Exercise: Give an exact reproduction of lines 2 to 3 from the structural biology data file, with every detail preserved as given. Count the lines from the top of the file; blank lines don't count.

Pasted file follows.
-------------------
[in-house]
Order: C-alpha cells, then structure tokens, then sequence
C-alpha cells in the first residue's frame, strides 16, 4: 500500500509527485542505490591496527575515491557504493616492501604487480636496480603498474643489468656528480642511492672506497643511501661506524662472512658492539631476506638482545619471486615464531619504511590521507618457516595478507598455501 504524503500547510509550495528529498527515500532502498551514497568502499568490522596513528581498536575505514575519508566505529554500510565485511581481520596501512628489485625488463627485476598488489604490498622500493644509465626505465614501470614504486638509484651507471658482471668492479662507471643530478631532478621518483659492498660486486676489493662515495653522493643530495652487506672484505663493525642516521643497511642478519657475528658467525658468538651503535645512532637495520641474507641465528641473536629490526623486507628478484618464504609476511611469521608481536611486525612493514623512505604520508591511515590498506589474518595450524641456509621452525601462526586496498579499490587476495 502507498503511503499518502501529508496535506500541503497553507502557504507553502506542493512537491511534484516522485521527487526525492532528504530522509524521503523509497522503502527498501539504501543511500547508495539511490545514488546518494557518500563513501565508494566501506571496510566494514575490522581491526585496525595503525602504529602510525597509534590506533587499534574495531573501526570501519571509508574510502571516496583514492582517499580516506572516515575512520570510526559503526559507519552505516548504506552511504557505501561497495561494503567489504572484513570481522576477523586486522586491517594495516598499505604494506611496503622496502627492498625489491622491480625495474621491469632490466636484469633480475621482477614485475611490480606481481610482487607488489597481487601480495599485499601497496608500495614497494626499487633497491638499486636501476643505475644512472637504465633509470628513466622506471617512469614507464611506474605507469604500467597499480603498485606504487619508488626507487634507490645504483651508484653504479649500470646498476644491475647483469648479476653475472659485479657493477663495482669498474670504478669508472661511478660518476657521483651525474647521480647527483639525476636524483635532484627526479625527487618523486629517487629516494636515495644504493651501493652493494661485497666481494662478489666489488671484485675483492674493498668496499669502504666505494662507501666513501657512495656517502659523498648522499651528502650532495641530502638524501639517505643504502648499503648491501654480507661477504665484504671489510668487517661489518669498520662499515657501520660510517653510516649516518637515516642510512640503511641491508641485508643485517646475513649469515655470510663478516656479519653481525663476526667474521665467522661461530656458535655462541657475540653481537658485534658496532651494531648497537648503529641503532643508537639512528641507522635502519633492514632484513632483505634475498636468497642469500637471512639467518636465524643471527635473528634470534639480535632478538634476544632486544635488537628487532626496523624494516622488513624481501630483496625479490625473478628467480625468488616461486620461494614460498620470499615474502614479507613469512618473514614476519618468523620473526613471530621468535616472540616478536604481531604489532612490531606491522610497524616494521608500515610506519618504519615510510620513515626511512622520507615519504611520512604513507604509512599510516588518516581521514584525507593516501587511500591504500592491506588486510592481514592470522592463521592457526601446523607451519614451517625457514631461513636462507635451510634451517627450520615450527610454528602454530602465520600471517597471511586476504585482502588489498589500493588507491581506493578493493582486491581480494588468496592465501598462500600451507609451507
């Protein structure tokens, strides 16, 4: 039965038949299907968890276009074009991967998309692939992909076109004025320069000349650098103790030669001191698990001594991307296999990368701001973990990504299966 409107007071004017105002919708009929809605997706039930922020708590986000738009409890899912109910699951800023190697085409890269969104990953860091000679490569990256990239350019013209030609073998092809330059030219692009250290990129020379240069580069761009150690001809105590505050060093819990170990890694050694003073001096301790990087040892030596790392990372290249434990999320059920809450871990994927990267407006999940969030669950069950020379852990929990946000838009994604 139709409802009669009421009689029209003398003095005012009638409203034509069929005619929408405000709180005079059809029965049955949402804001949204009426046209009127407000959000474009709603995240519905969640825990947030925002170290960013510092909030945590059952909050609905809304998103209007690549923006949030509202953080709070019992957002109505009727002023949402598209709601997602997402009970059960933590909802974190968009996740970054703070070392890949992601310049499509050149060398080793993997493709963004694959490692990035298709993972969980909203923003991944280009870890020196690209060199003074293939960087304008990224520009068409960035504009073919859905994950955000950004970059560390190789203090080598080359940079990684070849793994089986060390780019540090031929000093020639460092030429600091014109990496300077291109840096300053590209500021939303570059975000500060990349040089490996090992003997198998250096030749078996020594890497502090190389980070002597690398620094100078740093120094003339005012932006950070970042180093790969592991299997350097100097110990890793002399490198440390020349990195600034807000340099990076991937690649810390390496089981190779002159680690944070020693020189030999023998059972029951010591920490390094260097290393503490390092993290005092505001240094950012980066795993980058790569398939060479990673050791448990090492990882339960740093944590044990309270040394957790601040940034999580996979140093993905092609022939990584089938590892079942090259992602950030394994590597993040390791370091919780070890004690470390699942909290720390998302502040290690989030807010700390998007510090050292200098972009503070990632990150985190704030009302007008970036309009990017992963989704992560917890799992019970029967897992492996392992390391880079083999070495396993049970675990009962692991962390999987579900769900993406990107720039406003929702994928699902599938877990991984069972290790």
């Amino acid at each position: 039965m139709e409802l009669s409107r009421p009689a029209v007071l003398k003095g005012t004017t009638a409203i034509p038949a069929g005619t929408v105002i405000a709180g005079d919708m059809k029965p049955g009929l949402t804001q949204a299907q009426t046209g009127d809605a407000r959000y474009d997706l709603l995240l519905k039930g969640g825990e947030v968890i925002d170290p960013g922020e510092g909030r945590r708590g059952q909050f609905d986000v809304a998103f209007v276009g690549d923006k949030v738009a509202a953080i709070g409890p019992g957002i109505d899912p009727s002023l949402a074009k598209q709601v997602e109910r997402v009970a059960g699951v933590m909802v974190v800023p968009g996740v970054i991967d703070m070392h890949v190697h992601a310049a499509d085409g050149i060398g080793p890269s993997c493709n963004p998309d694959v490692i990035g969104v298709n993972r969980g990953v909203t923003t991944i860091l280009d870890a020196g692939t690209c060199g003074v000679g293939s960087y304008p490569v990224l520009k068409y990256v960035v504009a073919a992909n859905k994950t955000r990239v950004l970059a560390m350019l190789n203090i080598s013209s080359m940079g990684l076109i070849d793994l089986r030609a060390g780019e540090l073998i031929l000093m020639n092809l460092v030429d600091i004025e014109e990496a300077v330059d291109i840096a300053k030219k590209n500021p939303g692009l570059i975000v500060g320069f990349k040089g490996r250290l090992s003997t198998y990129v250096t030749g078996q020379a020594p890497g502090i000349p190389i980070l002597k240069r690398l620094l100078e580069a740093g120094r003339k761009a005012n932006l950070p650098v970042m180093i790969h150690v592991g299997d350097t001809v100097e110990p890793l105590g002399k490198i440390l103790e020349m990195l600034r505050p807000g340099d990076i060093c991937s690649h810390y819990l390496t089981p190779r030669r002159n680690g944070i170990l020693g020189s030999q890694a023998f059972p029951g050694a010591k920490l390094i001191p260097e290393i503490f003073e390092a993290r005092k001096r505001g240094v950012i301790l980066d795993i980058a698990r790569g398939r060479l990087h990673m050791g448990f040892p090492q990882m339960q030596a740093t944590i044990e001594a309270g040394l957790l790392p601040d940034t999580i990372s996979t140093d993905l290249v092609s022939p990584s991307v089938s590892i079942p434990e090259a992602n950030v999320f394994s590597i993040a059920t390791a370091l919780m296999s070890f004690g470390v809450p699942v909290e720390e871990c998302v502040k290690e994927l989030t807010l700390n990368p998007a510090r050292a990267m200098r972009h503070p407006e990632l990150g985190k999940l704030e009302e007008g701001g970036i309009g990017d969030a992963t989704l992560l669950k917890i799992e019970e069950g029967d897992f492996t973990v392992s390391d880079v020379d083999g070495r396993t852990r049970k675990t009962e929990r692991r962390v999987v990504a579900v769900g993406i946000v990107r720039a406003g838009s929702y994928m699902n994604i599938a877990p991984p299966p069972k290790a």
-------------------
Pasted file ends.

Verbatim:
Order: C-alpha cells, then structure tokens, then sequence
C-alpha cells in the first residue's frame, strides 16, 4: 500500500509527485542505490591496527575515491557504493616492501604487480636496480603498474643489468656528480642511492672506497643511501661506524662472512658492539631476506638482545619471486615464531619504511590521507618457516595478507598455501 504524503500547510509550495528529498527515500532502498551514497568502499568490522596513528581498536575505514575519508566505529554500510565485511581481520596501512628489485625488463627485476598488489604490498622500493644509465626505465614501470614504486638509484651507471658482471668492479662507471643530478631532478621518483659492498660486486676489493662515495653522493643530495652487506672484505663493525642516521643497511642478519657475528658467525658468538651503535645512532637495520641474507641465528641473536629490526623486507628478484618464504609476511611469521608481536611486525612493514623512505604520508591511515590498506589474518595450524641456509621452525601462526586496498579499490587476495 502507498503511503499518502501529508496535506500541503497553507502557504507553502506542493512537491511534484516522485521527487526525492532528504530522509524521503523509497522503502527498501539504501543511500547508495539511490545514488546518494557518500563513501565508494566501506571496510566494514575490522581491526585496525595503525602504529602510525597509534590506533587499534574495531573501526570501519571509508574510502571516496583514492582517499580516506572516515575512520570510526559503526559507519552505516548504506552511504557505501561497495561494503567489504572484513570481522576477523586486522586491517594495516598499505604494506611496503622496502627492498625489491622491480625495474621491469632490466636484469633480475621482477614485475611490480606481481610482487607488489597481487601480495599485499601497496608500495614497494626499487633497491638499486636501476643505475644512472637504465633509470628513466622506471617512469614507464611506474605507469604500467597499480603498485606504487619508488626507487634507490645504483651508484653504479649500470646498476644491475647483469648479476653475472659485479657493477663495482669498474670504478669508472661511478660518476657521483651525474647521480647527483639525476636524483635532484627526479625527487618523486629517487629516494636515495644504493651501493652493494661485497666481494662478489666489488671484485675483492674493498668496499669502504666505494662507501666513501657512495656517502659523498648522499651528502650532495641530502638524501639517505643504502648499503648491501654480507661477504665484504671489510668487517661489518669498520662499515657501520660510517653510516649516518637515516642510512640503511641491508641485508643485517646475513649469515655470510663478516656479519653481525663476526667474521665467522661461530656458535655462541657475540653481537658485534658496532651494531648497537648503529641503532643508537639512528641507522635502519633492514632484513632483505634475498636468497642469500637471512639467518636465524643471527635473528634470534639480535632478538634476544632486544635488537628487532626496523624494516622488513624481501630483496625479490625473478628467480625468488616461486620461494614460498620470499615474502614479507613469512618473514614476519618468523620473526613471530621468535616472540616478536604481531604489532612490531606491522610497524616494521608500515610506519618504519615510510620513515626511512622520507615519504611520512604513507604509512599510516588518516581521514584525507593516501587511500591504500592491506588486510592481514592470522592463521592457526601446523607451519614451517625457514631461513636462507635451510634451517627450520615450527610454528602454530602465520600471517597471511586476504585482502588489498589500493588507491581506493578493493582486491581480494588468496592465501598462500600451507609451507